Claremont 56 founder Paul "Mudd" Murphy has a thing for studio supergroups. New project Hillside follows in the footsteps of Bison (who once counted Holger Czukay, Ursula Kloss and Sal Principato amongst their members) and Paqua. Their debut single is closer in tone to the latter than the former, with opener "Hidden Port" offering a deliciously languid, wide-eyed fusion of eyes-closed jazz-rock guitar solos, unfurling kosmiche keyboards, bobbing Latin rhythms and an electric violin solo from a musician renowned for his work with British folk legend Bert Jansch. You'll find more electric violin on the wilder and more up-tempo flipside "The Kings Tun", where distinctive fiddle solos rise above jangling acoustic guitars, warm bass and spacey keyboard flourishes. Anyone fancy a cosmic hoedown?
Two years ago, Ferdi Schuster was a young multi-instrumentalist and producer daydreaming of releasing his music on Claremont 56, one of his favourite labels. Now he’s set to release his stunning debut album, “All One”, on Paul Murphy’s long-running imprint.It’s been a long time between drinks for the German producer, who last graced C56 with his superb double A-side single, “Little River/Befreit”, in the autumn of 2017. Fittingly, it’s “Little River” – a babbling brook of audio bliss rich in samba-influenced drums, soothing acoustic guitars and spacey synthesizer licks – that kicks off “All One”, a seductive set in which every drumbeat, piano note, guitar riff, synthesizer flourish and fireside-warm bassline was played by the man himself.Throughout, it’s easy to see why Murphy decided to snap up Schuster and push the producer to record a debut album. Check, for example, the dubbed-out shuffle of “Thinking of You”, where ghostly chords, soft-focus guitar solos and ethereal vocals drift across the soundscape, and the slowly unfurling bliss of “The Good Fight”, an effortlessly Balearic workout rich in sun-kissed guitars, bubbly synth lines and chords so snugly they could probably be used as a comfort blanket.Schuster’s greatest strength is undoubtedly the evocative and enveloping nature of his instrumental music, which draws on a variety of complimentary influences but never sounds anything less than original and fresh. Some listeners may be enchanted by the loose and languid pulse of “Fading Away” or the lo-fi reggae-jazz of dusty closing cut “Night Talk”, though others may prefer the stoned funk shuffle of “Interaction” or the spacey vibrations of “Pulsa”, where intergalactic synthesizer lines wind their way around heady bass guitar and sparse, off-kilter deep electro drums.“All One” is that kind of set; an atmospheric and musically accomplished collection of cuts capable of muting the mundane and distracting from the stress of 21st century life. As debut albums go, it’s something of a stunner.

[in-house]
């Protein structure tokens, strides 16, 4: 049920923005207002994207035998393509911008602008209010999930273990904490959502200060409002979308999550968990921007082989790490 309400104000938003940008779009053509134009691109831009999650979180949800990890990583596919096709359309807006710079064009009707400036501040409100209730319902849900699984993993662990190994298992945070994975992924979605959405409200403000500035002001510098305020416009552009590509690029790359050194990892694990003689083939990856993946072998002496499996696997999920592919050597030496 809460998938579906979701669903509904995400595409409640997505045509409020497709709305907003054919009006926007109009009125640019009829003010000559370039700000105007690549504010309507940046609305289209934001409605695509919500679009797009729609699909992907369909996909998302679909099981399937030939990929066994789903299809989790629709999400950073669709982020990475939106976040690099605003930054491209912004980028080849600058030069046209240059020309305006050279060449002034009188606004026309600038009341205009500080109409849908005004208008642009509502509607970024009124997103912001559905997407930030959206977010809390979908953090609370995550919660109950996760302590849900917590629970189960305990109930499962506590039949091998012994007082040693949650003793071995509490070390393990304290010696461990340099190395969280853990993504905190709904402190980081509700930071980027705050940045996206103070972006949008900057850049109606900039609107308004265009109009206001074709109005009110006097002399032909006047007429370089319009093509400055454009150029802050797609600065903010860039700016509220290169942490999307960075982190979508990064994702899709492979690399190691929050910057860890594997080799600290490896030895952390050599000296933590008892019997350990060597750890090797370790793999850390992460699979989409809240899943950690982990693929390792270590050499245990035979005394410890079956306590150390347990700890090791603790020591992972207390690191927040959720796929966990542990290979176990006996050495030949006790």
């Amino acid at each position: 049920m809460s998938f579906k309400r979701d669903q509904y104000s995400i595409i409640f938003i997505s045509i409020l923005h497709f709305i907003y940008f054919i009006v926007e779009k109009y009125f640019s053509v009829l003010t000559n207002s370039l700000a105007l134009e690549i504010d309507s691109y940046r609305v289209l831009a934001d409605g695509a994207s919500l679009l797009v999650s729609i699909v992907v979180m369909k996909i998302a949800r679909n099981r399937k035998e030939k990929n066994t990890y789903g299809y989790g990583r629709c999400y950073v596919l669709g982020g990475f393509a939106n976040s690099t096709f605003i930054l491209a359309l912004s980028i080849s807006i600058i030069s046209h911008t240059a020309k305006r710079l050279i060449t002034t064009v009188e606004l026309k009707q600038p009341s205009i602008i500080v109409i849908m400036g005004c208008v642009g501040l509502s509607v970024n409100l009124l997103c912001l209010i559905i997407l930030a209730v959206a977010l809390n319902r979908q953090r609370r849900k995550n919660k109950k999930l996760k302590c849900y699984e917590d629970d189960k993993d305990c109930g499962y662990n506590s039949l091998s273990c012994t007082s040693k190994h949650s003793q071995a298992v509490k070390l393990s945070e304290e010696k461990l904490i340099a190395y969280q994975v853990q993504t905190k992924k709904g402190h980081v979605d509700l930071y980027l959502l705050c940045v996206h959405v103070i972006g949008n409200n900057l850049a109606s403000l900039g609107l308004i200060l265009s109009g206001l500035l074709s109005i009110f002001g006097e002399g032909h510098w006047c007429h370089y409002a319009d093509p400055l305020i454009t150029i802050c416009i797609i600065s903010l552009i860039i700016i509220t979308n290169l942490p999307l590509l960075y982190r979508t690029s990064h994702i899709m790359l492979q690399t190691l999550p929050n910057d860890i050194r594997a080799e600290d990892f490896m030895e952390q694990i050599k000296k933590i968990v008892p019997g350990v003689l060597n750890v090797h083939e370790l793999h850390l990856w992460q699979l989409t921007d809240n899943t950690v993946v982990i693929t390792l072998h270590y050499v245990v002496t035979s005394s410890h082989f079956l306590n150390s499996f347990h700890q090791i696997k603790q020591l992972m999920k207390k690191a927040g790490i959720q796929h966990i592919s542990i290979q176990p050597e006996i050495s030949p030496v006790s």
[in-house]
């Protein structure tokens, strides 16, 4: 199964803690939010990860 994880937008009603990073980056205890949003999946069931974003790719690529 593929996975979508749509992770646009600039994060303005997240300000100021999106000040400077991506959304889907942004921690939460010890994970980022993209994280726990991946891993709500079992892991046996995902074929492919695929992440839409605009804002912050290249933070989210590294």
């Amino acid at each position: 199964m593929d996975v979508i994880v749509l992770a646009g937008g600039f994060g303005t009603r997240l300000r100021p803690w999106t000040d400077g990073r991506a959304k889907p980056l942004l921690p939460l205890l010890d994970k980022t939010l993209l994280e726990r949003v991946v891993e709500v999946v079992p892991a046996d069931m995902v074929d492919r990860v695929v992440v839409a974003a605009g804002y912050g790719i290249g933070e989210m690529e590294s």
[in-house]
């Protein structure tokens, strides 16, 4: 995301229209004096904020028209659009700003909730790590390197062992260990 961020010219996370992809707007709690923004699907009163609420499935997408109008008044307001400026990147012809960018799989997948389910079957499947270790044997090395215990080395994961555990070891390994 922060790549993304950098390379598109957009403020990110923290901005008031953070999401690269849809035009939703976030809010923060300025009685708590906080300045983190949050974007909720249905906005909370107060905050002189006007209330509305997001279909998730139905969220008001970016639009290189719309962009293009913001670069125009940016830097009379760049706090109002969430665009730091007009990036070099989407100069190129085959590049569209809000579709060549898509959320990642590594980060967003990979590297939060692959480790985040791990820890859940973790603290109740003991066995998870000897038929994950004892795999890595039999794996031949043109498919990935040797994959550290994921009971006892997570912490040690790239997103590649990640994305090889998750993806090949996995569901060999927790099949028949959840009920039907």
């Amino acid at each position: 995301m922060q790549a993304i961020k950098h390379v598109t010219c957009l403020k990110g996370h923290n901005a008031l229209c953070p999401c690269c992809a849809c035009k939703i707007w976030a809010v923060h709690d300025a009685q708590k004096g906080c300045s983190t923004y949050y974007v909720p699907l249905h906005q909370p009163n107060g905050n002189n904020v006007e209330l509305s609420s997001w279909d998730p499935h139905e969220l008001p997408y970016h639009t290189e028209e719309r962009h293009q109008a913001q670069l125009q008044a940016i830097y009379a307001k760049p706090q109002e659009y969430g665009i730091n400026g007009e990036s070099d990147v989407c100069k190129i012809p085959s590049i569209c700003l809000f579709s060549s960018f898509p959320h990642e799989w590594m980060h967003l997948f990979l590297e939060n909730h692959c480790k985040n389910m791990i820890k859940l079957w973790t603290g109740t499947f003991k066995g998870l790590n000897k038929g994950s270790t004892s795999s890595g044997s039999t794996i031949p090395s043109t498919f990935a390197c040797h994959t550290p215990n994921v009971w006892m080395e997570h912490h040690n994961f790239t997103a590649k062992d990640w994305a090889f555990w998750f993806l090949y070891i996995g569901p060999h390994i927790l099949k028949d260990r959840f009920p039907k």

Since joining the label back in 2018, Hear & Now have quickly become one of Claremont 56’s most prolific and consistent acts. The Italian duo impressed with their debut album Aurora Baleare – a drowsy, mood enhancing masterpiece – and then went one better with 2020’s Alba Sol, a seductive and sun-kissed set that incorporated more nods to Hear & Now members Ricky L and Marcoradi’s 1990s deep house roots.The pair have once more struck sonic gold with their third album, Milvus, a set whose colouful chords, unfurling melodies, warming instrumentation and sun-soaked vibes were mostly laid down during the various pandemic lockdowns of 2020. If it’s vivid, picturesque and immersive musical escapism you’re after, Milvus delivers and then some.The album’s clear White Isle-friendly intent can be heard on opening track ‘Bassa Marea’, a yearning chunk of horizontal brilliance in which guest musician Marco Evengelista’s emotive flugelhorn sounds spar with slow-motion, eyes-closed electric guitar solos over billowing ambient chords and a tactile, thickset bassline. The pair’s ability to craft high-class, saucer-eyed Balearic soundscapes is a theme that’s returned to several times across the album, with ‘Abisso’– another near beat-free slab of touchy-feely dreaminess – standing out.Ricky L and Marcoradi’s love of evocative, pitched-down excursions is another recurring theme. For proof, check out the chugging weariness of ‘Zanziblu’, where a lone whistle drifts across waves of heady chords and metronomic beats, the dub-fired Balearic reggae shuffle of ‘Coccobello’ and the bright aural colours of gentle title track ‘Milvus’, whose cascading piano motifs, echoing harmonica motifs and chunky dub disco grooves are as appealing as they are infectious.While the prevailing mood is perhaps even more horizontal than their previous albums, Hear & Now have not completely abandoned the dancefloor. Two of the set’s standout moments are those where the pair actively explore their early ‘90s Italian dream house roots.There’s the rolling haziness of ‘Levante’, where more emotion-rich electric guitar solos and ear-catching whistling softly spar with pulsing pads, club-ready house beats and chiming synthesizer motifs, and the breathlessly brilliant ‘Baiadriatica’, whose stirring, sustained opening chords should always be described as “rush-inducing”.Rich in jangling piano riffs, fluid keys, squelchy bass and glistening guitars, the track is little less than a glorious 21st century update of the dream house sound first made famous by the likes of Sueno Latino and Key-Tronic Ensemble. Like the rest of Hear & Now’s absorbing and emotive third album, it’s a stunning, sunset-ready delight.